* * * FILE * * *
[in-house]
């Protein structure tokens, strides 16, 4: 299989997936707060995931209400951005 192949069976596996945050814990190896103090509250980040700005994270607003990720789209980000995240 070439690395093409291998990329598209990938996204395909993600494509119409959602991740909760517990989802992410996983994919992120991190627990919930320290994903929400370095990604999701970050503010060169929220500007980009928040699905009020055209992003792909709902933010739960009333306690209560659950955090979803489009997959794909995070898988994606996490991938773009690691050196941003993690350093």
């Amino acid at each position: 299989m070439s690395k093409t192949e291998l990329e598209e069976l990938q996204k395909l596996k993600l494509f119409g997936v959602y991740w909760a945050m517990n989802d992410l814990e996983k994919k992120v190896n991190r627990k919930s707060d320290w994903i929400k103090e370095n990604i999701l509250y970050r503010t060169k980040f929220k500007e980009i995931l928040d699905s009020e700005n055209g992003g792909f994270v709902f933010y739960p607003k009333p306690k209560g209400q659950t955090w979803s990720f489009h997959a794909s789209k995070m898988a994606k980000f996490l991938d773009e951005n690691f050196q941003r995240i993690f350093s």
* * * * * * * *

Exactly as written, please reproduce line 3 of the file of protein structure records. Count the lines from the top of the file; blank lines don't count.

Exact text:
């Amino acid at each position: 299989m070439s690395k093409t192949e291998l990329e598209e069976l990938q996204k395909l596996k993600l494509f119409g997936v959602y991740w909760a945050m517990n989802d992410l814990e996983k994919k992120v190896n991190r627990k919930s707060d320290w994903i929400k103090e370095n990604i999701l509250y970050r503010t060169k980040f929220k500007e980009i995931l928040d699905s009020e700005n055209g992003g792909f994270v709902f933010y739960p607003k009333p306690k209560g209400q659950t955090w979803s990720f489009h997959a794909s789209k995070m898988a994606k980000f996490l991938d773009e951005n690691f050196q941003r995240i993690f350093s």